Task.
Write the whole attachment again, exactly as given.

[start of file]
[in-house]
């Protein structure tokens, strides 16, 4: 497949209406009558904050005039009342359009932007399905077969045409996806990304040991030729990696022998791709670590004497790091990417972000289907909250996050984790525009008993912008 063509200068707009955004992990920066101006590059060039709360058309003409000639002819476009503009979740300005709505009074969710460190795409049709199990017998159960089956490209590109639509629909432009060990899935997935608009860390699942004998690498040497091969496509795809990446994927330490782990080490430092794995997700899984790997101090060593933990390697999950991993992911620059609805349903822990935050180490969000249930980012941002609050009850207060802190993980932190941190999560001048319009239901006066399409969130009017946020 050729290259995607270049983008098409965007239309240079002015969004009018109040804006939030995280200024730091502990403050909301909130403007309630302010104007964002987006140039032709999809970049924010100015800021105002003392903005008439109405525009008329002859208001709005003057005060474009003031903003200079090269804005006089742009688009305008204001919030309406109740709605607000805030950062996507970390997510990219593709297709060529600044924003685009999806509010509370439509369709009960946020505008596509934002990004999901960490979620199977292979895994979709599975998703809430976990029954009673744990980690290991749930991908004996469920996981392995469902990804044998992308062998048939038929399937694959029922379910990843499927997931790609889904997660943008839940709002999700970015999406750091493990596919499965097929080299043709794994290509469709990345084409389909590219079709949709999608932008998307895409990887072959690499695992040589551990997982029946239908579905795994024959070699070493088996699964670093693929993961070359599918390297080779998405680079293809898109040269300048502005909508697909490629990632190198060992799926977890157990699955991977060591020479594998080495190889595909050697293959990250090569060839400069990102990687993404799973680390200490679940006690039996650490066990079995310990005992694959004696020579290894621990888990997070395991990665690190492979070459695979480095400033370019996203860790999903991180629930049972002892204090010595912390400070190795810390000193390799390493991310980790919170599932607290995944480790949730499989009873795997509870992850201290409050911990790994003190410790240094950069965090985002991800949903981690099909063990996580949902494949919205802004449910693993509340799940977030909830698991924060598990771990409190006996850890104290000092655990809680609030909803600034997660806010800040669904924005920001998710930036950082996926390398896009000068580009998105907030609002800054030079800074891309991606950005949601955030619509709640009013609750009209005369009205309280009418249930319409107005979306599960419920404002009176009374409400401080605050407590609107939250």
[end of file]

[in-house]
């Protein structure tokens, strides 16, 4: 497949209406009558904050005039009342359009932007399905077969045409996806990304040991030729990696022998791709670590004497790091990417972000289907909250996050984790525009008993912008 063509200068707009955004992990920066101006590059060039709360058309003409000639002819476009503009979740300005709505009074969710460190795409049709199990017998159960089956490209590109639509629909432009060990899935997935608009860390699942004998690498040497091969496509795809990446994927330490782990080490430092794995997700899984790997101090060593933990390697999950991993992911620059609805349903822990935050180490969000249930980012941002609050009850207060802190993980932190941190999560001048319009239901006066399409969130009017946020 050729290259995607270049983008098409965007239309240079002015969004009018109040804006939030995280200024730091502990403050909301909130403007309630302010104007964002987006140039032709999809970049924010100015800021105002003392903005008439109405525009008329002859208001709005003057005060474009003031903003200079090269804005006089742009688009305008204001919030309406109740709605607000805030950062996507970390997510990219593709297709060529600044924003685009999806509010509370439509369709009960946020505008596509934002990004999901960490979620199977292979895994979709599975998703809430976990029954009673744990980690290991749930991908004996469920996981392995469902990804044998992308062998048939038929399937694959029922379910990843499927997931790609889904997660943008839940709002999700970015999406750091493990596919499965097929080299043709794994290509469709990345084409389909590219079709949709999608932008998307895409990887072959690499695992040589551990997982029946239908579905795994024959070699070493088996699964670093693929993961070359599918390297080779998405680079293809898109040269300048502005909508697909490629990632190198060992799926977890157990699955991977060591020479594998080495190889595909050697293959990250090569060839400069990102990687993404799973680390200490679940006690039996650490066990079995310990005992694959004696020579290894621990888990997070395991990665690190492979070459695979480095400033370019996203860790999903991180629930049972002892204090010595912390400070190795810390000193390799390493991310980790919170599932607290995944480790949730499989009873795997509870992850201290409050911990790994003190410790240094950069965090985002991800949903981690099909063990996580949902494949919205802004449910693993509340799940977030909830698991924060598990771990409190006996850890104290000092655990809680609030909803600034997660806010800040669904924005920001998710930036950082996926390398896009000068580009998105907030609002800054030079800074891309991606950005949601955030619509709640009013609750009209005369009205309280009418249930319409107005979306599960419920404002009176009374409400401080605050407590609107939250």